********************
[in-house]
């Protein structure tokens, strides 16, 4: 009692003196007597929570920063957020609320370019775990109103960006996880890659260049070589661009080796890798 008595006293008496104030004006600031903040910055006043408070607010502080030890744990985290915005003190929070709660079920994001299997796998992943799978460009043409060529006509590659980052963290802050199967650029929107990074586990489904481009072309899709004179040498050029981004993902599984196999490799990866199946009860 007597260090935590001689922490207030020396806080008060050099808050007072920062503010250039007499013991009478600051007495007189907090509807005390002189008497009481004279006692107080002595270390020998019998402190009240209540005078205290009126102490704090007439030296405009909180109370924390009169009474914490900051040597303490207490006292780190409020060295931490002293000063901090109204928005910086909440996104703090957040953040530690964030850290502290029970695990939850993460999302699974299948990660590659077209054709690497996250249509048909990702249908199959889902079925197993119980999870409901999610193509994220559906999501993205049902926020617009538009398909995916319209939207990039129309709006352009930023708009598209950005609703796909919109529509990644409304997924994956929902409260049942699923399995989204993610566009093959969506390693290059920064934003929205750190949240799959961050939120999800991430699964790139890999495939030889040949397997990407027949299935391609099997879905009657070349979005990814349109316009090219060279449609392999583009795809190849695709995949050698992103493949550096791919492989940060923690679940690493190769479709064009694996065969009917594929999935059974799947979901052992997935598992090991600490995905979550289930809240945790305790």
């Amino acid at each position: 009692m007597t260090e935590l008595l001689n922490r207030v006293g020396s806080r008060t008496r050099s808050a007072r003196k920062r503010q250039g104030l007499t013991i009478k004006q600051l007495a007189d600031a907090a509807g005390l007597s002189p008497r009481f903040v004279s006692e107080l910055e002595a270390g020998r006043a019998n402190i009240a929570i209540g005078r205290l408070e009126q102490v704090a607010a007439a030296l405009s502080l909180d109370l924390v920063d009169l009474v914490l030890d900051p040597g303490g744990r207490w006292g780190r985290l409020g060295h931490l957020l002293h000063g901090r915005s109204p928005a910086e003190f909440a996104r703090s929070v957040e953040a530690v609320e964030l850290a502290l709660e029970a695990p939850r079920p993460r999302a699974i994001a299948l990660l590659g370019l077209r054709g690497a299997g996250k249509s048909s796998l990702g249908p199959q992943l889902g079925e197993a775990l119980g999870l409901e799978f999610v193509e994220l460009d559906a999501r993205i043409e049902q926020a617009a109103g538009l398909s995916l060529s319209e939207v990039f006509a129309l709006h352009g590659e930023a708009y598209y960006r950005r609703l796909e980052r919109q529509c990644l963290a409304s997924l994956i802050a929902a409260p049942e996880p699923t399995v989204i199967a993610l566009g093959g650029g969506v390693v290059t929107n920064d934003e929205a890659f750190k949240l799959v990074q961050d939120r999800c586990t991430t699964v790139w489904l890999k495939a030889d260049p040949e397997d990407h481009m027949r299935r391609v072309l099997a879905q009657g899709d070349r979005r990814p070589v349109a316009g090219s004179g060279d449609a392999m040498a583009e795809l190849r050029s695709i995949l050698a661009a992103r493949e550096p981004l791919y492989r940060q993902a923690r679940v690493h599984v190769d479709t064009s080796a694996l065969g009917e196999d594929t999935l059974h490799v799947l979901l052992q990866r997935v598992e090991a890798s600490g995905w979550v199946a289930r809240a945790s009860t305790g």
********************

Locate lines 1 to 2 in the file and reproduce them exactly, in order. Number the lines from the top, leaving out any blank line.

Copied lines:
[in-house]
């Protein structure tokens, strides 16, 4: 009692003196007597929570920063957020609320370019775990109103960006996880890659260049070589661009080796890798 008595006293008496104030004006600031903040910055006043408070607010502080030890744990985290915005003190929070709660079920994001299997796998992943799978460009043409060529006509590659980052963290802050199967650029929107990074586990489904481009072309899709004179040498050029981004993902599984196999490799990866199946009860 007597260090935590001689922490207030020396806080008060050099808050007072920062503010250039007499013991009478600051007495007189907090509807005390002189008497009481004279006692107080002595270390020998019998402190009240209540005078205290009126102490704090007439030296405009909180109370924390009169009474914490900051040597303490207490006292780190409020060295931490002293000063901090109204928005910086909440996104703090957040953040530690964030850290502290029970695990939850993460999302699974299948990660590659077209054709690497996250249509048909990702249908199959889902079925197993119980999870409901999610193509994220559906999501993205049902926020617009538009398909995916319209939207990039129309709006352009930023708009598209950005609703796909919109529509990644409304997924994956929902409260049942699923399995989204993610566009093959969506390693290059920064934003929205750190949240799959961050939120999800991430699964790139890999495939030889040949397997990407027949299935391609099997879905009657070349979005990814349109316009090219060279449609392999583009795809190849695709995949050698992103493949550096791919492989940060923690679940690493190769479709064009694996065969009917594929999935059974799947979901052992997935598992090991600490995905979550289930809240945790305790």